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West African bloc lifts sanctions on junta-led Niger

THE West African regional bloc said that it would lift strict sanctions on Niger as it seeks a new strategy to dissuade three junta-led states from withdrawing from the political and economic union – a move that threatens regional integration.

Leaders of the Economic Community of West African States (ECOWAS) met to address a political crisis in the coup-hit region that deepened in January with military-ruled Niger, Burkina Faso, and Mali’s decision to exit the 15-member bloc.

After closed-door talks, ECOWAS said it had decided to lift Niger sanctions including border closures, the freezing of central bank and state assets, and the suspension of commercial transactions with immediate effect.

In a communique, it said this was done for humanitarian reasons, but the move will be seen as a gesture of appeasement as ECOWAS tries to persuade the three junta states to remain in the nearly 50-year-old alliance. Their planned exit would bring a messy disentanglement from the bloc’s trade and services flows, worth nearly $150 billion a year.

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The bloc “further urges the countries to reconsider the decision given the benefits that the ECOWAS member states and their citizens enjoy in the community,” it said.

It also said it had lifted certain sanctions on junta-led Guinea, which has not said it wants to leave ECOWAS but like other junta states has not committed to a timeline to return to democratic rule.

ECOWAS Commission President Omar Touray said some targeted sanctions and political sanctions remained in place for Niger, without giving details.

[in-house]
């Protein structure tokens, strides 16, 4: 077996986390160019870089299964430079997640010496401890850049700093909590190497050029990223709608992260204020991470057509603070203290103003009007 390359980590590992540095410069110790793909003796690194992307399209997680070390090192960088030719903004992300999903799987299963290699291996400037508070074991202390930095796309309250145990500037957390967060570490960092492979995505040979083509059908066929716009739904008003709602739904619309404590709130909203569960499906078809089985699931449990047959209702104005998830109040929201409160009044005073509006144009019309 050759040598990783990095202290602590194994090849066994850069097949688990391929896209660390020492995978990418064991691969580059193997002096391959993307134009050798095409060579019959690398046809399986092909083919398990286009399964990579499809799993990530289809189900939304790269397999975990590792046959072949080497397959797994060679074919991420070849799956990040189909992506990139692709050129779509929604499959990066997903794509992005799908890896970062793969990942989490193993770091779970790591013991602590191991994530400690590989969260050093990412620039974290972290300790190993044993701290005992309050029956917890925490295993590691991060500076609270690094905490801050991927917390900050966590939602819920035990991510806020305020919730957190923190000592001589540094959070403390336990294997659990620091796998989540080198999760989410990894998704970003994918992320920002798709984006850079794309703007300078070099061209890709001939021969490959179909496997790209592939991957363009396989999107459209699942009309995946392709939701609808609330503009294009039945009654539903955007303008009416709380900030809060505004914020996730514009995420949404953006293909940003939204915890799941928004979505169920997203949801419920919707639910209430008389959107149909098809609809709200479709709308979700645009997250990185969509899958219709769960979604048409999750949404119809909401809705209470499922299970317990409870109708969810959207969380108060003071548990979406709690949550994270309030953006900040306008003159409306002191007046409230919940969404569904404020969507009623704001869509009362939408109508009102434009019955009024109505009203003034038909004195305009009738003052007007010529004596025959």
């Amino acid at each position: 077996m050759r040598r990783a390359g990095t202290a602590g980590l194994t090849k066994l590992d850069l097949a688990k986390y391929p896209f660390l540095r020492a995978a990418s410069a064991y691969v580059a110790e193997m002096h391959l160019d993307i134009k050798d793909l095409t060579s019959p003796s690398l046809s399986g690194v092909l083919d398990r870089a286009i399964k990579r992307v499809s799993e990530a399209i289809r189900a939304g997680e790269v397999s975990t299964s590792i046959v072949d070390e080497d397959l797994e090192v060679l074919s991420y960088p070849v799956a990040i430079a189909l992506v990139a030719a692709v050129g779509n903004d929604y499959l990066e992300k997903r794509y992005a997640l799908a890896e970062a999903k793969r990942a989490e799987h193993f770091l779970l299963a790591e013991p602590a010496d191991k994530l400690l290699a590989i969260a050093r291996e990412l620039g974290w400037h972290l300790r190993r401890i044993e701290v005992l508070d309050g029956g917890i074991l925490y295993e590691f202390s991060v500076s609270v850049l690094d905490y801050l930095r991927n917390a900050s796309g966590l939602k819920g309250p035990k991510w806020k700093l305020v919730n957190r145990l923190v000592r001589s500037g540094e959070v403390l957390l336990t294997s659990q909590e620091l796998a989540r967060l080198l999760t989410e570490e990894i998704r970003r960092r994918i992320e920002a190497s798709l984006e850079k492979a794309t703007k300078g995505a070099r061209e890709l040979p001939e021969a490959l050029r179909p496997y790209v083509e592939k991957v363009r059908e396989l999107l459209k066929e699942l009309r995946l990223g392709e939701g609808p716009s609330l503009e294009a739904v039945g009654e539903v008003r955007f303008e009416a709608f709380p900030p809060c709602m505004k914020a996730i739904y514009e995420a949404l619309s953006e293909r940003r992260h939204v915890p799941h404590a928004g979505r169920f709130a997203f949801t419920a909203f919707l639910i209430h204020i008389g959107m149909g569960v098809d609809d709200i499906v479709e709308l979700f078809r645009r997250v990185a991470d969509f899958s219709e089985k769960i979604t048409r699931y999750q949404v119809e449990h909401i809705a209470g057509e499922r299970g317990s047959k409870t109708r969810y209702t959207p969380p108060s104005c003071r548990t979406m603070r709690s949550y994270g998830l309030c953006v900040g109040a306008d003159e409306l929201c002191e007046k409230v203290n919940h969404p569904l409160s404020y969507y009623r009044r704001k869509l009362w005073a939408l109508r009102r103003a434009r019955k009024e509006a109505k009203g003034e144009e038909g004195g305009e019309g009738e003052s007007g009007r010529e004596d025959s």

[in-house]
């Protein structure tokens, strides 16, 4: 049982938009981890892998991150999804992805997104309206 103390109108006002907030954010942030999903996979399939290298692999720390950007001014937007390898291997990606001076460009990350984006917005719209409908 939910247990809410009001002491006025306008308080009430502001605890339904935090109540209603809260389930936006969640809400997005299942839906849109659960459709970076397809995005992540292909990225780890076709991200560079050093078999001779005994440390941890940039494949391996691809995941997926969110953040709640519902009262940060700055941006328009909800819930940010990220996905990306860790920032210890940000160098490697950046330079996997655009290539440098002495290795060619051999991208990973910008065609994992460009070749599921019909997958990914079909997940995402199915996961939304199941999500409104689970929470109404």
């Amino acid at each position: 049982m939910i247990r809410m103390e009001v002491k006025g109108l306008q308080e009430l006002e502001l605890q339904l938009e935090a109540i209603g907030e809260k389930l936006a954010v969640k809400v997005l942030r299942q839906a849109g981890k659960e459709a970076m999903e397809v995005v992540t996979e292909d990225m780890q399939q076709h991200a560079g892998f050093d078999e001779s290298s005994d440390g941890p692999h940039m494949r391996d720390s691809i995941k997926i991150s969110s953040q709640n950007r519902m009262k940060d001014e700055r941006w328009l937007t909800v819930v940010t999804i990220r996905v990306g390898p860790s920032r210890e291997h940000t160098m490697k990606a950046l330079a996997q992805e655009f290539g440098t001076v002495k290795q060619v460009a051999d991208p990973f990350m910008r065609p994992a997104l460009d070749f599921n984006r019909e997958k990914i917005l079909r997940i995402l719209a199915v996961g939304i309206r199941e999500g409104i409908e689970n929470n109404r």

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STRATEGY RETHINK

Earlier, ECOWAS chairman Bola Tinubu said the bloc had to rethink its strategy in its bid to get countries to restore constitutional order and urged Niger, Burkina Faso, Mali and Guinea “not to perceive our organisation as the enemy”.

ECOWAS closed borders and imposed strict measures on Niger last year after soldiers detained President Mohamed Bazoum on July 26 and set up a transitional government, one of a series of recent military takeovers that have exposed the bloc’s inability to halt democratic backsliding.

The sanctions have forced Niger, already one of the world’s poorest countries, to slash government spending and default on debt payments of more than $500 million.

In its communique, ECOWAS repeated its call for the release of Bazoum and requested for the junta to provide an “acceptable transition timetable”.

Niger’s coup followed two each in neighbouring Mali and Burkina Faso over the past three years, leaving a swathe of territory in the hands of military governments that have also moved to distance themselves from former colonial ruler France and other Western allies. The military also seized power in Guinea in 2021.

ECOWAS also imposed sanctions on Mali in a bid to hasten its return to constitutional order, although they were lifted in 2022.

The three countries have called ECOWAS’s sanctions strategy illegal and grounds for their decision to leave the bloc immediately without abiding by usual withdrawal terms.

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The three have started cooperating under a pact known as the Alliance of Sahel States (AES) and sought to form a confederation, although it is not clear how closely they plan to align political, economic and security interests as they struggle to contain a decade-old battle with Islamist insurgents.

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By FELIX ONUAH

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